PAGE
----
Thursday, October 09, 2008

REVIEW: Lindsey Buckingham goes beyond the big Mac

Buckingham goes beyond the big Mac
BRAD WHEELER

Globe and Mail
October 8, 2008

"It's often better to be in chains than to be free." - Franz Kafka

"Chain, keep us together" - Stevie Nicks

'Probably I would never make Fleetwood Mac albums at all," says Lindsey Buckingham, before adopting an Al Pacino Godfather III rasp, "but it's like 'You're dragging me back into it.' " The Go Your Own Way singer, in town for a concert last night in Hamilton and a sold-out one this evening at The Music Hall, is speaking of the push and pull between his dual careers as a solo artist and the Fleetwood Mac front man. Or maybe that's not what he's referring to. Because as Buckingham points out, not in any prickly way mind you, he's being asked a good number of Fleetwood Mac questions. "It's okay, though" he says, "you fall back on what you know."

Speaking to the man with regard to his latest solo album, Gift of Screws, it's hard not to think about the band that still occupies a fair bit of his time. Fleetwood Mac, a complicated group of Brit bluesers and So-Cal pop-rockers (including Buckingham's scarf-wearing former lover Stevie Nicks) are regrouping for the first time since 2004, with rehearsals likely to begin early next year for a spring go-round. "We'll see how that goes," Buckingham shrugs, "and we'll probably make another album at some point."

And yes, a few songs from Gift of Screws, unlike 2006's acoustic Under the Skin, have that familiar bouncy Mac style. In fact, three of them (the bluesy Wait for You, The Right Place to Fade and the title track) originate from recording sessions with group namesakes Mick Fleetwood and John McVie in the 1990s. Other material from those sessions ended up on Fleetwood Mac's last album, 2003's Say You Will.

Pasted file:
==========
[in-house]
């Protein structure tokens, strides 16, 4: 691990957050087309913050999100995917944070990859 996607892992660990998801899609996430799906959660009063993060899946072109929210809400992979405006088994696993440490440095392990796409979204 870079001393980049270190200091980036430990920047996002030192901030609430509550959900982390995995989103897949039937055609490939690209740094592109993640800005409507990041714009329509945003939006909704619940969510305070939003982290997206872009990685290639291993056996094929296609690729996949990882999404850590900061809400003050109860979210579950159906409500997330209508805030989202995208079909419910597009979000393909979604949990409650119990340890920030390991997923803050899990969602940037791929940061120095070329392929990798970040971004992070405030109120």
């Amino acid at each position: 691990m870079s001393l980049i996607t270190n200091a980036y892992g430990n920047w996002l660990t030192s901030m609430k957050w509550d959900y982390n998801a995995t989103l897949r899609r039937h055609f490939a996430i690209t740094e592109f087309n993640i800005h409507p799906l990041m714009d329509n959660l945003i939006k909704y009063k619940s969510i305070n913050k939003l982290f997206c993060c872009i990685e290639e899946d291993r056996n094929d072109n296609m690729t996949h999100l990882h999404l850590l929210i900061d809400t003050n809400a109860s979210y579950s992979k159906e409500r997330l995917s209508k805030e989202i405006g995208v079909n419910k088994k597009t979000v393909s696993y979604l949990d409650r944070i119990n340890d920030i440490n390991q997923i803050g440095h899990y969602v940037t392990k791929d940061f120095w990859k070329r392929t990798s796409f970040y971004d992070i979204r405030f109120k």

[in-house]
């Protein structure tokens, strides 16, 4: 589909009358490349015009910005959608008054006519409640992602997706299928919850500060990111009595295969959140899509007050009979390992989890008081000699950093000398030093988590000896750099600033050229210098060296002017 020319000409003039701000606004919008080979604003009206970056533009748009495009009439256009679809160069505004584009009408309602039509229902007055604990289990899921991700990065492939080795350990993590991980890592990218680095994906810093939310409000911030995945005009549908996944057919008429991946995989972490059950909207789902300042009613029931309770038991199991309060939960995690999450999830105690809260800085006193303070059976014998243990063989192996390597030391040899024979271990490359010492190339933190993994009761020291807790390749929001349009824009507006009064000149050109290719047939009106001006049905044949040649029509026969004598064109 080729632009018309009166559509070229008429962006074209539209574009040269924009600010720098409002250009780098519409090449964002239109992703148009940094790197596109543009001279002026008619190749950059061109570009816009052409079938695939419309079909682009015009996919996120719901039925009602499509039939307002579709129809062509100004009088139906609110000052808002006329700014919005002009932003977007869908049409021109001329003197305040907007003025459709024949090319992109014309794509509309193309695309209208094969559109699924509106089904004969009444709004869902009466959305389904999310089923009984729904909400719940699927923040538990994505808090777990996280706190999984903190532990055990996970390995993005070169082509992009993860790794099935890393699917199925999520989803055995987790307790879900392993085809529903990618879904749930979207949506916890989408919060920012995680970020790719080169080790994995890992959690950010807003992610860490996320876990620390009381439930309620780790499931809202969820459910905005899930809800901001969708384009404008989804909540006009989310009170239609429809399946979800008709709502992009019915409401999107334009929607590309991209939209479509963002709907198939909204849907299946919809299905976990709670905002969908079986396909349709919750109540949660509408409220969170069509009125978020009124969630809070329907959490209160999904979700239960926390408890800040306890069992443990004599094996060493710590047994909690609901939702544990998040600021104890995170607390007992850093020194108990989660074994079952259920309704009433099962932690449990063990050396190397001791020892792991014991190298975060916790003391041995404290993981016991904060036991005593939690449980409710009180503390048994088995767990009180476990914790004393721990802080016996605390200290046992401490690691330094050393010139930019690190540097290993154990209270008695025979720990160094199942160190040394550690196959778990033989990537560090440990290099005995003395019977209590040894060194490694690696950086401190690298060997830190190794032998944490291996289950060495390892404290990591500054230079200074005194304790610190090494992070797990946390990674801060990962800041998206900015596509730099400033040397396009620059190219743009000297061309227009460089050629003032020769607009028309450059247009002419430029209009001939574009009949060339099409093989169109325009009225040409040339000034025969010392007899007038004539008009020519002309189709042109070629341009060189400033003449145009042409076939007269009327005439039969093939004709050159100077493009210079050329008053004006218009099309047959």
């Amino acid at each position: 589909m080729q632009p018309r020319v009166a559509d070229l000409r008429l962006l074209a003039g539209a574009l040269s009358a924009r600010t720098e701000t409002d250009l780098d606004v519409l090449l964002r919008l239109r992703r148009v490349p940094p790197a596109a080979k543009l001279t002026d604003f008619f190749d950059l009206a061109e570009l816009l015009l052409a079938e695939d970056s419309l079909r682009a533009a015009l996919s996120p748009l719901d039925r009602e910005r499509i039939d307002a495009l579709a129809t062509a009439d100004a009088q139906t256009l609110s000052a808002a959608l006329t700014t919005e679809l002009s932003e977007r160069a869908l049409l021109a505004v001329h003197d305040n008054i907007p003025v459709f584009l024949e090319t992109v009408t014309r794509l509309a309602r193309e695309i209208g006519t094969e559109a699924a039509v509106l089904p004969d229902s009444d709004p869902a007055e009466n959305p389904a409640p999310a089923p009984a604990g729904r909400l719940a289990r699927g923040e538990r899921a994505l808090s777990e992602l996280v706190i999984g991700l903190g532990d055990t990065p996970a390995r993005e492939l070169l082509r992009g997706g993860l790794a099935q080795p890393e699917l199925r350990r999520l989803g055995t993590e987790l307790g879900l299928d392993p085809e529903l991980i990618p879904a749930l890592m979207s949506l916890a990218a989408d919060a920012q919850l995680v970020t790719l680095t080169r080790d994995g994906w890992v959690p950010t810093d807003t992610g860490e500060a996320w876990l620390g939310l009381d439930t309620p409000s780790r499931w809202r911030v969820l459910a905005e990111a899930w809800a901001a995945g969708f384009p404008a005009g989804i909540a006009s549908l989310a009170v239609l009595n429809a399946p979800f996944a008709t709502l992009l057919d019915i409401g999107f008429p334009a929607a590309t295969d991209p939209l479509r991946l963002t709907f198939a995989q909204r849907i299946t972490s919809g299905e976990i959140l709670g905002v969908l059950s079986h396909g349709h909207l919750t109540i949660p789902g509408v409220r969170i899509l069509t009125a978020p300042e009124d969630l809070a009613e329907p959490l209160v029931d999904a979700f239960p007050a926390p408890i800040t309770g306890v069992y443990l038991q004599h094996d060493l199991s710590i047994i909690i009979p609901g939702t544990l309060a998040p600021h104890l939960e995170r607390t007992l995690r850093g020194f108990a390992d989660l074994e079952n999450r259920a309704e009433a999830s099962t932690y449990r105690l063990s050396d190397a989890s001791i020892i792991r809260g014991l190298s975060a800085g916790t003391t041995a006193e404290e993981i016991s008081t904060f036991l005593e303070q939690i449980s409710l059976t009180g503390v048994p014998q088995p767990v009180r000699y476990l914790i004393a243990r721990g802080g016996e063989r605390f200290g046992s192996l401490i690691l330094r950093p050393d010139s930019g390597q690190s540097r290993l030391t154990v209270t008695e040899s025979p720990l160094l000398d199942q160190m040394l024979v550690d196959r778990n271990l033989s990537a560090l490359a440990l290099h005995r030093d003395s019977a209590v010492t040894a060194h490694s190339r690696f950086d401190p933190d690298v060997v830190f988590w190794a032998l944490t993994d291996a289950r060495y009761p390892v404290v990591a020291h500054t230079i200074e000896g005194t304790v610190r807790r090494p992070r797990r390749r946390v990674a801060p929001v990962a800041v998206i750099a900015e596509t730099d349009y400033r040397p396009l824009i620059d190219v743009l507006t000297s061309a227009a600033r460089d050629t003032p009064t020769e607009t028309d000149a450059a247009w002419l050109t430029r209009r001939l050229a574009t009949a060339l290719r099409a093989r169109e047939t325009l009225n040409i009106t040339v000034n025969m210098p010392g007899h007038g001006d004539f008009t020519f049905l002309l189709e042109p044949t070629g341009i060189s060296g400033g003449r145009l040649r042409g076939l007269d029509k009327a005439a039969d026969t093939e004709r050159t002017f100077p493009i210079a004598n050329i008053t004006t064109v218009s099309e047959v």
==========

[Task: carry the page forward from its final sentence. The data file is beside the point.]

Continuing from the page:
But in addition to the familiar sound of the songs, the lyrics often address the confusing rock-star life that Buckingham led while in a band he first left in 1987. The trickling acoustic Bel Air Rain has the candid reflection, "In my younger days, I was mistaken for a whore/ I guess you can say I lived in shame."

Buckingham, greying but fighting-weight thin at the age of 59, protests (a little bit) that the songs are just generally about success and the pressure to repeat it, but he does admits that Bel Air Rain refers to the stressed post-Rumours period of the late 1970s and 1980s. "They want to put a name brand on you and a set of labels," he explains, referring to record companies. "They want you to adhere to that, and not to go outside of that. That was very clear to me."

Buckingham's artistic reaction to the pressure - we won't go into the pharmaceutical response - was to make Fleetwood Mac's Tusk, an extravagant epic from 1979 that was in many ways a Buckingham solo album. "There were so many things that were exciting me," he says, perking up. "Let's take some risks, let's challenge people." (And, let's rent Dodger Stadium and hire the University of Southern California marching band to play on the title track.) After Tusk, Buckingham eventually began living two musical lives: one, that of the rock icon, for Fleetwood Mac projects; the other, the idiosyncratic cult hero, for his more "esoteric" solo albums. The "big machine" allows for the "little machine" to plug along. "You go through all these things in order to try and walk the line that you want to walk," he says. "With my solo albums, I'm not doing it for somebody else's expectations. You have no expectations of what's going to happen with it, beyond turning it in."

Buckingham is fine with the intermittent tugs from his loose Fleetwood Mac shackles. "It's good," he says, enthusiastically enough. "It's nice to know that that's there." And while he allows that the band members are miles apart in so many conflicting ways, there's something to be said for occasional incompatibility. "There's synergy in diversity."

That kind of mature realization is reflected in Gift of Screws, an album sounding a little like Fleetwood Mac, but from a man wiser for the time without the band. "It's about anybody who ever has to go through that level of success," he says, referring again to Bel Air Rain, "and still try to come out knowing who you are."

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